Canada Research Chair in Cognitive Neuroscience of Performance
Office: Stewart Biology Building, N7/15
Department of Psychology
1205 Dr Penfield Avenue
Dr. Palmer is the Director of the NSERC-CREATE training grant in Complex Dynamics; an Associate Member of the Schulich School of Music; and a Fellow of the Royal Society of Canada.
From cradle to grave, people across all documented societies use music to soothe, to invigorate, to bond with others, and even to self-medicate. My research program focuses on how and why music moves us by studying how people make music, from simple rhythms to complex ensemble performances. Music, speech, and other auditory behaviors engage attention, intention, memory, motor control, and emotions. My research focuses on the time course of these processes. One theme addresses the nonlinear dynamics underlying the production of auditory sequences. Speech, music, and other human sounds follow predictable patterns or rhythmic regularities that can be modeled in terms of oscillations. We apply principles of nonlinear dynamics to understand how people move in response to sound (such as clapping or tapping their feet) and how they act in response to a partner in a joint task (such as musical ensemble). A second theme addresses the temporal coordination that underlies skilled performance, and properties of goal-directed movement that allow individuals to synchronize their actions with sensory feedback and with other individuals. See our lab website for more information.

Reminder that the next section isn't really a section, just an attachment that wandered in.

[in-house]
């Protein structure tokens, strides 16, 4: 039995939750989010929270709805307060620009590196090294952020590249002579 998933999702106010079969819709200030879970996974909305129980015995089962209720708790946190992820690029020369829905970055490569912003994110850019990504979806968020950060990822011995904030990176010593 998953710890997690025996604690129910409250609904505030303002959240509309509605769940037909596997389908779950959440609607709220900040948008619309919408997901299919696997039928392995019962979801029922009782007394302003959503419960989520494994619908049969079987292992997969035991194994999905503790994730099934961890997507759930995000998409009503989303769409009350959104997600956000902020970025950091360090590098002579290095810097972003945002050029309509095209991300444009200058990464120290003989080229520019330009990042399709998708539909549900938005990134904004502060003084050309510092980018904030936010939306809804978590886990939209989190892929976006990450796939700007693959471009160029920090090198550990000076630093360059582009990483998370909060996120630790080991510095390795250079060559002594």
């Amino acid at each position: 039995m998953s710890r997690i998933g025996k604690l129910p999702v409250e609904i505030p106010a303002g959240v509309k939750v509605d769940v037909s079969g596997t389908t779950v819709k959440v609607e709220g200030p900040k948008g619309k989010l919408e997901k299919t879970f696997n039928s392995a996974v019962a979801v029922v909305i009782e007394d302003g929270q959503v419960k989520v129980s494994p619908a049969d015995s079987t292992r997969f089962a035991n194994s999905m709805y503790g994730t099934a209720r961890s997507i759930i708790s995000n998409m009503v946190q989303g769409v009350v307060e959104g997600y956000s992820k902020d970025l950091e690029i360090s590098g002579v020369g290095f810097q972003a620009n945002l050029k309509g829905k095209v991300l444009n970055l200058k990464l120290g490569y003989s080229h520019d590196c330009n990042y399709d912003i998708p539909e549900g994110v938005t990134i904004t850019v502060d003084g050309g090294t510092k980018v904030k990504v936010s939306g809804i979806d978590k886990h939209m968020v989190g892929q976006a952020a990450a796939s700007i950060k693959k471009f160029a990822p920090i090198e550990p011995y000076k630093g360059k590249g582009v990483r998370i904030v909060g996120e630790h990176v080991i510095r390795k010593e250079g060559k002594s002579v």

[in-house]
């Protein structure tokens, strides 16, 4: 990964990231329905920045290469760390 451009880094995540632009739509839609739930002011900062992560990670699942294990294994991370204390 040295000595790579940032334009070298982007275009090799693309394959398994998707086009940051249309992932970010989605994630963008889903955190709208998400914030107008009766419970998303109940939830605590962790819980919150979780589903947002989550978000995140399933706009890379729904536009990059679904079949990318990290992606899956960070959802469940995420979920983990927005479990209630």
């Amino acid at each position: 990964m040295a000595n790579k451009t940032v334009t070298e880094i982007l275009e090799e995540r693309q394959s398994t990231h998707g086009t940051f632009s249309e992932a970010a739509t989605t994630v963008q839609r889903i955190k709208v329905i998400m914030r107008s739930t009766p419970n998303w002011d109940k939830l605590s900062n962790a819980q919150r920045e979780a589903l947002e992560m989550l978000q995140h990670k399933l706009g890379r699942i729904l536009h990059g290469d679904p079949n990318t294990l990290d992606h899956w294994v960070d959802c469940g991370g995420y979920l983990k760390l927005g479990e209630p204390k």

Scheurich, R., Demos, A., Zamm, A., Mathias, B., & Palmer, C. (2019). Capturing intra- and inter-brain dynamics with recurrence quantification analysis. In A.K. Goel, C.M. Seifert, & C. Freksa (Eds.), Proceedings of the 41st Annual Meeting of the Cognitive Science Society (pp. 2748-2754). Montreal, QC: Cognitive Science Society.
Palmer, C. (2019). A postdoc is not the only career option for new Psychology PhDs. Presented at the WiCS-Canada meeting, Waterloo ON, June.
Lagrois, M.-E., Palmer, C., & Peretz, I. (2019). Poor synchronization to musical beat generalizes to speech. Brain Sciences, 9, 1-20. doi:10.3390/brainsci9070157
Demos, A.P., Layeghi, H., Wanderley, M.M., & Palmer, C. (2019). Staying together: A bidirectional delay-coupled approach to joint action. Cognitive Science, 43. doi: 10.1111/cogs.12766
Schultz, B.G., & Palmer, C. (2019). The roles of musical expertise and sensory feedback in beat keeping and joint action. Psychological Research, 83(3), 419–431. doi: 10.1007/s00426-019-01156-8
Mathias, B., Gehring, W.J., & Palmer, C. (2019). Electrical brain responses reveal sequential constraints on planning during music performance. Brain Sciences, 9, 25. doi:10.3390/brainsci9020025
Palmer, C., Spidle, F., Koopmans, E., Schubert, P. (2019). Ears, head and eyes: When singers synchronize. Quarterly Journal of Experimental Psychology, 72(9), 2272-2287. doi:10.1177/1747021819833968